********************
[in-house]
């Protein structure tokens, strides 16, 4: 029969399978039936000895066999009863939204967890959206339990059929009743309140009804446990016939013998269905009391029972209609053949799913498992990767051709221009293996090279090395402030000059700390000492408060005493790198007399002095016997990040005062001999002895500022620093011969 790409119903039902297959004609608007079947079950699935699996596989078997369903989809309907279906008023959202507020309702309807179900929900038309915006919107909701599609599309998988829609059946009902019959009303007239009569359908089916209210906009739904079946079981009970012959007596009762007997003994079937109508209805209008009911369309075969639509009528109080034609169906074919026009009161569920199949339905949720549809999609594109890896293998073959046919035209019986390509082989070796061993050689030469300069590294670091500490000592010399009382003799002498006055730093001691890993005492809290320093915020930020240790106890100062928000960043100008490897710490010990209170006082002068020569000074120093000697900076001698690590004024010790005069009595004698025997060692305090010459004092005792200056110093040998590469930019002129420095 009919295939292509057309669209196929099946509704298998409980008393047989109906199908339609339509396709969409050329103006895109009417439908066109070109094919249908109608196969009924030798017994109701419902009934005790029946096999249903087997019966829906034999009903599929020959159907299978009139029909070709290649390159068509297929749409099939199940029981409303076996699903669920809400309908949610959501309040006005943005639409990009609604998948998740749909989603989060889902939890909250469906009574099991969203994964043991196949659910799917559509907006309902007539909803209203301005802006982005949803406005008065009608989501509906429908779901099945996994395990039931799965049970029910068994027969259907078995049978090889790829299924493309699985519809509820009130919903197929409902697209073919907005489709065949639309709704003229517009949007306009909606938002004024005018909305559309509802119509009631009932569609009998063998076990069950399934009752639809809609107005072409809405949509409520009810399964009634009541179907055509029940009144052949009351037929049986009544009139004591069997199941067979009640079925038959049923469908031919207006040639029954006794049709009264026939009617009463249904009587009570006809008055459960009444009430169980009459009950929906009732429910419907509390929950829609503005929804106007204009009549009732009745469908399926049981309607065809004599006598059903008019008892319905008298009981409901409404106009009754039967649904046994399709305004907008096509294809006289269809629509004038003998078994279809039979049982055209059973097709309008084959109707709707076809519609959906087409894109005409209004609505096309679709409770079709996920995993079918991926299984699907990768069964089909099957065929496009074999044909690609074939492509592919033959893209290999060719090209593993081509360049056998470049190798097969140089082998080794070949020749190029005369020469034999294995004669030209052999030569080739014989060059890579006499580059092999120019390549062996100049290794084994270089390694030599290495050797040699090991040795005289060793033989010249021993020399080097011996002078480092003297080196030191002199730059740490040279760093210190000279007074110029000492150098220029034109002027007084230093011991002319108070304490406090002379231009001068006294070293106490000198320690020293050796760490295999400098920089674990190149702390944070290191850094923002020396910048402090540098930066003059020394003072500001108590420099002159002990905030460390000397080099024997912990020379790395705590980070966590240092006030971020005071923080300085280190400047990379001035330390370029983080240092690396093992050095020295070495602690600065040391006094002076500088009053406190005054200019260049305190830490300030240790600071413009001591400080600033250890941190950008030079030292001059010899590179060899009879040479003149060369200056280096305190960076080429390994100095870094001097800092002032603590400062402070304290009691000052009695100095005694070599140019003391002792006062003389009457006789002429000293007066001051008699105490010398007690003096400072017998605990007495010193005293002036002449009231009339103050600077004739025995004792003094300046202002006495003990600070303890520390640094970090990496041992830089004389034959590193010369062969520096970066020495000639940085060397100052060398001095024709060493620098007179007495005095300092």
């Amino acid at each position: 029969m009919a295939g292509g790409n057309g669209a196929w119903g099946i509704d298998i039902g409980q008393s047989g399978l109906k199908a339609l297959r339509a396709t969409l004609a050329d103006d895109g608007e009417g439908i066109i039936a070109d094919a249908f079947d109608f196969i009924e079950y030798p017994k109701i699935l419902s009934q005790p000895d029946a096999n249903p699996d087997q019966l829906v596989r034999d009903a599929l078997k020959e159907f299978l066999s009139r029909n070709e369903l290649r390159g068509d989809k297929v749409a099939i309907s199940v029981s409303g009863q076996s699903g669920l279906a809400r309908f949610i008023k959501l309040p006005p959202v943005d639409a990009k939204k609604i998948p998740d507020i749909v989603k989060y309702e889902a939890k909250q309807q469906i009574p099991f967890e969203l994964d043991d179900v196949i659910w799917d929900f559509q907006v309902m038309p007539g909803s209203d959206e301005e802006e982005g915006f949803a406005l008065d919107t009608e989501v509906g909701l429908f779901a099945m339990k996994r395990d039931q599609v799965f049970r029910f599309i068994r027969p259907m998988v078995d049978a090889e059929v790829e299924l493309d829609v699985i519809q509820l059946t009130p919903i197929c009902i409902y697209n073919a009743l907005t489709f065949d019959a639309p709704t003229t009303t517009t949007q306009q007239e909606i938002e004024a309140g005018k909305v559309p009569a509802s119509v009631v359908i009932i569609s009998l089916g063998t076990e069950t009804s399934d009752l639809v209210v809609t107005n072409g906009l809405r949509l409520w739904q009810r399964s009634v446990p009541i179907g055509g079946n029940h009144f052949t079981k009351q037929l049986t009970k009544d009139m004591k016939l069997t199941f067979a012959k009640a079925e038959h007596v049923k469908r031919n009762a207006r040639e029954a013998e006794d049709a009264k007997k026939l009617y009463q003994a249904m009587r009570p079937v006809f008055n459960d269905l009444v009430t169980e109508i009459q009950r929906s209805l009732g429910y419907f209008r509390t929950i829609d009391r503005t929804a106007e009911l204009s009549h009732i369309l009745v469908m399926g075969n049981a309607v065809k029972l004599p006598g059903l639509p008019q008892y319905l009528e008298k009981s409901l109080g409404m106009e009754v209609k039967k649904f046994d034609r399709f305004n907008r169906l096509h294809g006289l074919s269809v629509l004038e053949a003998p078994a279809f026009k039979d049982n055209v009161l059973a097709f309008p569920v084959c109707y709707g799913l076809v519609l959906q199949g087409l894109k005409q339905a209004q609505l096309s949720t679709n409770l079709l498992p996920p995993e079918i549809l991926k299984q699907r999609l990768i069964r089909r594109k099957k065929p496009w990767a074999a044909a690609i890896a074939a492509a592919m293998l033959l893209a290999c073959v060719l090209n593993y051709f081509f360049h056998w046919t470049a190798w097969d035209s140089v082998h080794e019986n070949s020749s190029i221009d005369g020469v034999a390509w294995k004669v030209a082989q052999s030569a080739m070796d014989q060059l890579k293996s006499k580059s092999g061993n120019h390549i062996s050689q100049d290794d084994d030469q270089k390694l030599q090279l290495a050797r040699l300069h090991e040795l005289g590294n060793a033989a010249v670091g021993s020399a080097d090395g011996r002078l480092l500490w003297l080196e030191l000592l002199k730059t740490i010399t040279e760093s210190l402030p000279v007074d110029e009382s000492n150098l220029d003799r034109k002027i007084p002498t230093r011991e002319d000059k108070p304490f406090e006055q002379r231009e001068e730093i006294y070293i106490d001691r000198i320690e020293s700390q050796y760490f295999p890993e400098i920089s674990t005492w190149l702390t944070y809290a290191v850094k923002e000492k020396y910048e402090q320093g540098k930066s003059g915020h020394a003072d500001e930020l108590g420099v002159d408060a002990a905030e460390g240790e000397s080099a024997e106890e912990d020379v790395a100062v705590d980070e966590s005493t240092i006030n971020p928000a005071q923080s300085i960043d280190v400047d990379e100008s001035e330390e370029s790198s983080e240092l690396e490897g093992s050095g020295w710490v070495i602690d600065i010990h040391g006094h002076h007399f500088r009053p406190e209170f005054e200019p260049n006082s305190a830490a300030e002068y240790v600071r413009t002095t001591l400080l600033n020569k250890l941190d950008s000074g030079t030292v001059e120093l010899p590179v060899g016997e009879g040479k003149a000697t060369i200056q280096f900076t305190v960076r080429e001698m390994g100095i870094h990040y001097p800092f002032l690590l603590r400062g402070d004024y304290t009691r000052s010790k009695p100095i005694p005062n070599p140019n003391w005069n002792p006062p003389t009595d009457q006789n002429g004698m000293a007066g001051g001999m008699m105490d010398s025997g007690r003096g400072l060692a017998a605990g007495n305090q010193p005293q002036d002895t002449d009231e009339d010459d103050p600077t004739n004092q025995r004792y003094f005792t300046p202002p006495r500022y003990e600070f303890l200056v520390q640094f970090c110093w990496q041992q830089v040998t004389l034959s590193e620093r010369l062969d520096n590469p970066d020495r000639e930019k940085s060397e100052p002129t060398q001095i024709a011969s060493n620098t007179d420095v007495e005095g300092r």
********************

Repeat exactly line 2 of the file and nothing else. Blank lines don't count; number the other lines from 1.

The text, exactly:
């Protein structure tokens, strides 16, 4: 029969399978039936000895066999009863939204967890959206339990059929009743309140009804446990016939013998269905009391029972209609053949799913498992990767051709221009293996090279090395402030000059700390000492408060005493790198007399002095016997990040005062001999002895500022620093011969 790409119903039902297959004609608007079947079950699935699996596989078997369903989809309907279906008023959202507020309702309807179900929900038309915006919107909701599609599309998988829609059946009902019959009303007239009569359908089916209210906009739904079946079981009970012959007596009762007997003994079937109508209805209008009911369309075969639509009528109080034609169906074919026009009161569920199949339905949720549809999609594109890896293998073959046919035209019986390509082989070796061993050689030469300069590294670091500490000592010399009382003799002498006055730093001691890993005492809290320093915020930020240790106890100062928000960043100008490897710490010990209170006082002068020569000074120093000697900076001698690590004024010790005069009595004698025997060692305090010459004092005792200056110093040998590469930019002129420095 009919295939292509057309669209196929099946509704298998409980008393047989109906199908339609339509396709969409050329103006895109009417439908066109070109094919249908109608196969009924030798017994109701419902009934005790029946096999249903087997019966829906034999009903599929020959159907299978009139029909070709290649390159068509297929749409099939199940029981409303076996699903669920809400309908949610959501309040006005943005639409990009609604998948998740749909989603989060889902939890909250469906009574099991969203994964043991196949659910799917559509907006309902007539909803209203301005802006982005949803406005008065009608989501509906429908779901099945996994395990039931799965049970029910068994027969259907078995049978090889790829299924493309699985519809509820009130919903197929409902697209073919907005489709065949639309709704003229517009949007306009909606938002004024005018909305559309509802119509009631009932569609009998063998076990069950399934009752639809809609107005072409809405949509409520009810399964009634009541179907055509029940009144052949009351037929049986009544009139004591069997199941067979009640079925038959049923469908031919207006040639029954006794049709009264026939009617009463249904009587009570006809008055459960009444009430169980009459009950929906009732429910419907509390929950829609503005929804106007204009009549009732009745469908399926049981309607065809004599006598059903008019008892319905008298009981409901409404106009009754039967649904046994399709305004907008096509294809006289269809629509004038003998078994279809039979049982055209059973097709309008084959109707709707076809519609959906087409894109005409209004609505096309679709409770079709996920995993079918991926299984699907990768069964089909099957065929496009074999044909690609074939492509592919033959893209290999060719090209593993081509360049056998470049190798097969140089082998080794070949020749190029005369020469034999294995004669030209052999030569080739014989060059890579006499580059092999120019390549062996100049290794084994270089390694030599290495050797040699090991040795005289060793033989010249021993020399080097011996002078480092003297080196030191002199730059740490040279760093210190000279007074110029000492150098220029034109002027007084230093011991002319108070304490406090002379231009001068006294070293106490000198320690020293050796760490295999400098920089674990190149702390944070290191850094923002020396910048402090540098930066003059020394003072500001108590420099002159002990905030460390000397080099024997912990020379790395705590980070966590240092006030971020005071923080300085280190400047990379001035330390370029983080240092690396093992050095020295070495602690600065040391006094002076500088009053406190005054200019260049305190830490300030240790600071413009001591400080600033250890941190950008030079030292001059010899590179060899009879040479003149060369200056280096305190960076080429390994100095870094001097800092002032603590400062402070304290009691000052009695100095005694070599140019003391002792006062003389009457006789002429000293007066001051008699105490010398007690003096400072017998605990007495010193005293002036002449009231009339103050600077004739025995004792003094300046202002006495003990600070303890520390640094970090990496041992830089004389034959590193010369062969520096970066020495000639940085060397100052060398001095024709060493620098007179007495005095300092």